The Texas Supreme Court has recently issued an opinion that could impact closely held energy companies organized under Texas law. In Sneed v. Webre, 2015 WL 3451653 (Tex. 2015), the Court concluded that the business judgment rule did not affect the plaintiff's standing in a derivative suit brought by the shareholder of a closely held Texas corporation. The Court also held that a shareholder of a closely held Texas corporation has so-called "double-derivative" standing to bring suit on behalf of the corporation's wholly-owned subsidiary.

In Sneed, the shareholder of a closely held parent corporation asserted a derivative lawsuit on behalf of the parent corporation's wholly-owned subsidiary against several of the subsidiary's directors, officers, and employees. The shareholder alleged that the defendants committed fraud and breached their fiduciary duties concerning the acquisition of a facility in Saltville, Virginia. 

The Court first considered the role of the business judgment rule in shareholder derivative actions brought on behalf of closely held Texas corporations. A closely held corporation is defined in Texas as a corporation whose stock is not publicly traded (on an exchange or over the counter) and has fewer than 35 shareholders. The Court noted that the business judgment rule normally applies to both the board of directors' decision whether to pursue the corporation's cause of action and as a defense to the merits of a shareholder's derivative lawsuit. The Court then made clear that closely held corporations may assert the business judgment rule as a defense to the merits of such a suit. The Court went on to hold, however, that a shareholder in a closely held corporation does not need to establish derivative standing by pleading and proving that the corporation's directors failed to exercise business judgment. Specifically, the Court explained that Articles 5.14(A) and 5.14(L) of the Texas Business Corporation Act (TBCA), when read together, established that a shareholder of a closely held corporation may bring a derivative action on behalf of the corporation, and that the Legislature did not require shareholders of a closely held corporation to establish derivative standing by pleading or proving that directors failed to exercise their honest business judgment in not pursuing the corporate cause of action.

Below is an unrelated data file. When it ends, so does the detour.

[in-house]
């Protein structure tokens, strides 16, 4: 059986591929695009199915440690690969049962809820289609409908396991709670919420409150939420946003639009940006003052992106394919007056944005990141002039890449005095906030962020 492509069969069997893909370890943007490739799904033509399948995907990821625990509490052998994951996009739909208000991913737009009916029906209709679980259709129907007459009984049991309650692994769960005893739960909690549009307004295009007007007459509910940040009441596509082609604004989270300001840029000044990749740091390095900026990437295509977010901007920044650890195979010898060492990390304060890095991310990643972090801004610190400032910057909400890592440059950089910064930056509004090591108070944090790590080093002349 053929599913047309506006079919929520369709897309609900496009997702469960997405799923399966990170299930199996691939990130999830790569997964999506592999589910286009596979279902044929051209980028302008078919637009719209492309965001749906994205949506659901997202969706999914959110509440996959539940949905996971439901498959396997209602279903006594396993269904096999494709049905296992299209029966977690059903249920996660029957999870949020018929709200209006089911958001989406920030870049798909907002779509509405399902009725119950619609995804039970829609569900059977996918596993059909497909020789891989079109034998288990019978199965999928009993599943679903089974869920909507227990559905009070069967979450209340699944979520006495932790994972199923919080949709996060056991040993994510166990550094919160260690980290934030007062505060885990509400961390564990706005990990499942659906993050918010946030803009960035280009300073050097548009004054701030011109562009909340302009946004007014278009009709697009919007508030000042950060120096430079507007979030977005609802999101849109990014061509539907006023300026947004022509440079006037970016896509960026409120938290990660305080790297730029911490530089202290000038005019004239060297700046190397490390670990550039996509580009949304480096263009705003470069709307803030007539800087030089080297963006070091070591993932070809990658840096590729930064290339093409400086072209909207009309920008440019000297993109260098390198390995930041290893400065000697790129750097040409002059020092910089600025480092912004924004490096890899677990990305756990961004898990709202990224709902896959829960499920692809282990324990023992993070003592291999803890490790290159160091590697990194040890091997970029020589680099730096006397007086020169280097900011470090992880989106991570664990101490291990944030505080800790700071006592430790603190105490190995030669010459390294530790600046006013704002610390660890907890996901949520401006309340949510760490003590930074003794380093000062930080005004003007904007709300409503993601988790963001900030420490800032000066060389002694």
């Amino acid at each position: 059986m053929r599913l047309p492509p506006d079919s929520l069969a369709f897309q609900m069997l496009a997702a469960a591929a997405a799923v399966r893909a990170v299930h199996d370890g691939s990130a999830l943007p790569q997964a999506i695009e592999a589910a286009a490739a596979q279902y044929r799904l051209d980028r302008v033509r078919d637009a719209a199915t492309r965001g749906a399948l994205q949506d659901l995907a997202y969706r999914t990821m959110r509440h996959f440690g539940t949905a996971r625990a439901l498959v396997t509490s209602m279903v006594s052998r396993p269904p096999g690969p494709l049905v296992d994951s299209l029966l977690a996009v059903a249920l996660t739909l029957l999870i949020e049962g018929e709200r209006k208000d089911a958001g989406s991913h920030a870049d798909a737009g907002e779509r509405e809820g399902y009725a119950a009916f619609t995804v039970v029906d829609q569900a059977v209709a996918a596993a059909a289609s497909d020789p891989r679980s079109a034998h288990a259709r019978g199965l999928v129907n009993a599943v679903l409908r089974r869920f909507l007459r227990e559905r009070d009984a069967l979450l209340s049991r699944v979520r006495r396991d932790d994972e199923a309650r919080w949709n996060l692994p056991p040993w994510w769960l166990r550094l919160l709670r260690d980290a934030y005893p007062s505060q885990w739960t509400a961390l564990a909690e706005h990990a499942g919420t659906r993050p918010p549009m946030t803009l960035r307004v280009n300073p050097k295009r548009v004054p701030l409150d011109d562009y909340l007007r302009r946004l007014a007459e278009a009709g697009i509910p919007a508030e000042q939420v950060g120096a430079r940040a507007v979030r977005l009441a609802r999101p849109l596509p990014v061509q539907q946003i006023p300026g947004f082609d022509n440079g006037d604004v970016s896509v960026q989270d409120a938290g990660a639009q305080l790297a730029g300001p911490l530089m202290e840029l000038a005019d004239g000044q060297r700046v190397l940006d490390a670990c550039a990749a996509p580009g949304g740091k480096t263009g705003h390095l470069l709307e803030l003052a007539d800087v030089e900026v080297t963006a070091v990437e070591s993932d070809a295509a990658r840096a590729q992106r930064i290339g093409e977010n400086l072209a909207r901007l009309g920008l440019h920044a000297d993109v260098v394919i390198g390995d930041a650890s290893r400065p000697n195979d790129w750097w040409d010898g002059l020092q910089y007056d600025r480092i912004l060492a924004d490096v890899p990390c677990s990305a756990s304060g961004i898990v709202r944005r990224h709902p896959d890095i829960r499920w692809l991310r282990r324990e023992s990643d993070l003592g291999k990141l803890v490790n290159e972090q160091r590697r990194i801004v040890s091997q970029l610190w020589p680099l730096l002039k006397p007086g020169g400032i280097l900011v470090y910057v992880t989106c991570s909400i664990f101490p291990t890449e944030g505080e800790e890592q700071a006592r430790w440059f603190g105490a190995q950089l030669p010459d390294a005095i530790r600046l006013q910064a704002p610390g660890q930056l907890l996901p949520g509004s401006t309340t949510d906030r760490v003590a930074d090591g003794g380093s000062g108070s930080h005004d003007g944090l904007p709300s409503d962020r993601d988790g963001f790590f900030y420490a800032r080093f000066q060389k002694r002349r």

The Court next addressed double-derivative standing. In a double-derivative action, the shareholder maintains the derivative action on behalf of the subsidiary, based upon the parent corporation's derivative rights to the cause of action possessed by the subsidiary. The defendants argued that only the actual shareholder of a subsidiary corporation could bring a derivative suit in the corporation's name. The Court, however, concluded that the plaintiff, as a stockholder in the parent corporation, was also an equitable owner of stock in the wholly-owned subsidiary. Thus, in the context of a closely held Texas corporation, the Court held that the derivative plaintiff can proceed based on his or her beneficial or equitable interest in a subsidiary. In a footnote the Court attempted to limit its holding concerning double-derivative standing to the instant facts, although future litigants may attempt to expand this holding.

Sneed thus clarifies that––in the context of a closely held Texas corporation––while the business judgment rule will provide a defense on the merits in a derivative action, it will not serve as a jurisdictional bar. Derivative plaintiffs who are shareholders in a parent corporation will also have double-derivative standing to sue on behalf of subsidiaries in closely held Texas corporations. It is important to note these holdings are based on Texas statutory law and only apply to closely held Texas corporations, not to corporations that are publicly traded or have 35 or more shareholders, or to corporations organized under the law of another state (such as Delaware). The Court further explained in a footnote that its analysis would not have materially differed under the current Texas Business Organizations Code (TBOC), which replaced the TBCA. Thus,Sneed will have ongoing application to closely held Texas energy companies and may make it easier for shareholders to pursue future derivative actions.